Arizona Attorney General Mark Brnovich has thrown his weight behind Georgia’s effort to fight the Department of Justice’s (DOJ) lawsuit targeting Georgia’s election reform law whose backers say is a measure to enhance election integrity but whose opponents claim amounts to “voter suppression.”
“As the Attorney General of Arizona, another state where the DOJ is attempting to intimidate local officials, please know that we stand with you in this fight and will do whatever we can to push back against this blatantly political and unmerited attack,” Brnovich wrote to Georgia Attorney General Chris Carr, in a letter dated June 25 (pdf).
Called Georgia’s voting law a “common-sense election integrity” measure, Brnovich said that, in filing its lawsuit, “the DOJ seems more concerned with appeasing far-leftist pundits and radical activists than upholding the rule of law.”
“All states have the authority, and a duty, to ensure public confidence in the integrity of our electoral process,” Brnovich wrote.
On Friday, the DOJ filed a lawsuit against Georgia over SB 202, or the Election Integrity Act of 2021 (pdf), which cleared both state legislative chambers with no Democratic backing, and was signed into law by Georgia Gov. Brian Kemp on March 25.
Attorney General Merrick Garland, who announced the lawsuit at a press conference on Friday, alleged the law is a violation of the federal Voting Rights Act’s protections for minority voters.
“Our complaint alleges that recent changes to Georgia’s election laws were enacted with the purpose of denying or abridging the right of black Georgians to vote on account of their race or color,” Garland said.
“Where we believe the civil rights of Americans have been violated, we will not hesitate to act,” he added.
Kemp, in a statement to The Epoch Times, criticized the suit as being a product “of the lies and misinformation the Biden administration has pushed against Georgia’s Election Integrity Act from the start.”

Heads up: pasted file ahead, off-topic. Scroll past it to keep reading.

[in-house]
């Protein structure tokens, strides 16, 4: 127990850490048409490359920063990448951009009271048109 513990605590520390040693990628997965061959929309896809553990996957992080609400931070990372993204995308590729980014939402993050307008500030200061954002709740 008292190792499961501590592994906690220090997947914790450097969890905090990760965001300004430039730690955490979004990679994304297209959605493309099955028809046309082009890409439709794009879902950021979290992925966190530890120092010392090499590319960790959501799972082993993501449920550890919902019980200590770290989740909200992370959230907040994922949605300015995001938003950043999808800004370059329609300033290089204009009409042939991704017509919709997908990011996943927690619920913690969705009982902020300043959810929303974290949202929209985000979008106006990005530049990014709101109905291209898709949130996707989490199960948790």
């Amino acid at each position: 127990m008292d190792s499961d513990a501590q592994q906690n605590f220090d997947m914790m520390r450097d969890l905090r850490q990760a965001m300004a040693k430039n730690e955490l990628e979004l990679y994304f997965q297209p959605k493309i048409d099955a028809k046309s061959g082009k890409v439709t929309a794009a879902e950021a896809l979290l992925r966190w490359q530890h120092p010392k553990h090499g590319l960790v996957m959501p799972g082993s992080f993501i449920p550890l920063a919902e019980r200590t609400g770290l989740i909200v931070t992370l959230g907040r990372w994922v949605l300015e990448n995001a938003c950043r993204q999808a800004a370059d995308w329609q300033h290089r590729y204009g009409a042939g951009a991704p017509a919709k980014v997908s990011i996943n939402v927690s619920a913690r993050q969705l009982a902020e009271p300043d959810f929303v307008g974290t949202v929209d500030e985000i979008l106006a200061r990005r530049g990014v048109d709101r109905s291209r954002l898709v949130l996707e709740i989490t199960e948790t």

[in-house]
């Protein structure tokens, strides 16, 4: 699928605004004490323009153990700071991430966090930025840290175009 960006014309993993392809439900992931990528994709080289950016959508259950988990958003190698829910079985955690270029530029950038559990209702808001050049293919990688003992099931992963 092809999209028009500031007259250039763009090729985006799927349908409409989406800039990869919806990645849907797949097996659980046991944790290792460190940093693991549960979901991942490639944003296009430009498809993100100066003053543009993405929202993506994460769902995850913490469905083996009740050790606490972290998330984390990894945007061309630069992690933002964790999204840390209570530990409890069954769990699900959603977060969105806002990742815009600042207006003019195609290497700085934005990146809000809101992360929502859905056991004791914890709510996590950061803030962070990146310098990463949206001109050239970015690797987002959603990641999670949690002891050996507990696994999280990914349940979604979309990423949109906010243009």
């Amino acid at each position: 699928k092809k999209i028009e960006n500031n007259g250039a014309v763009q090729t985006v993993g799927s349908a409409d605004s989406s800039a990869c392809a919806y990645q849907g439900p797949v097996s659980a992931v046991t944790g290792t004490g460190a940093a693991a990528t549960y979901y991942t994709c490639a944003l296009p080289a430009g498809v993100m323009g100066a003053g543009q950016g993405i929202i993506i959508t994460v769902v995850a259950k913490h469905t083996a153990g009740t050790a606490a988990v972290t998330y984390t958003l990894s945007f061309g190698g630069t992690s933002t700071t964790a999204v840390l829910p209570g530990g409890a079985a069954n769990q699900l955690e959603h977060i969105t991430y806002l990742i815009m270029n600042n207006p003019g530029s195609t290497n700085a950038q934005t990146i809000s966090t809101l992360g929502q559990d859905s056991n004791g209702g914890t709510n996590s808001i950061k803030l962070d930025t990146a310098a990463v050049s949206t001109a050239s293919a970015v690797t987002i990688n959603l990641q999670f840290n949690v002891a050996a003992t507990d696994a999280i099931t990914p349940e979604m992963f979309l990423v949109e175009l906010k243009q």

“Now,” his statement added, “they are weaponizing the U.S. Department of Justice to carry out their far-left agenda that undermines election integrity and empowers federal government overreach in our democracy.”
Georgia’s attorney general echoed Kemp’s sentiment in an interview on Fox News on Monday, calling the lawsuit “constitutionally wrong” and politically motivated.
“This blatantly political action taken by the United States Department of Justice is factually, legally, and constitutionally wrong,” Carr said, adding that, “anybody who will actually read the Georgia law sees it strengthens security, it expands access, and it improves transparency.”
The reforms include requiring photo or state-approved identification to vote absentee by mail. They also mandate that secure drop boxes be placed inside early voting locations, with constant surveillance, and the law expands early voting across the state to address a key Democrat concern. The bill also shortens the election cycle for runoffs from nine weeks to four and requires a minimum of one week of early voting before Election Day.
Supporters of Georgia’s election reform measures argue they’re necessary improvements to shore up integrity and rebuild confidence in the state’s elections.
Critics say the law makes it more difficult to cast a vote and disproportionately impacts minority voters.
Jack Philipps contributed to this report.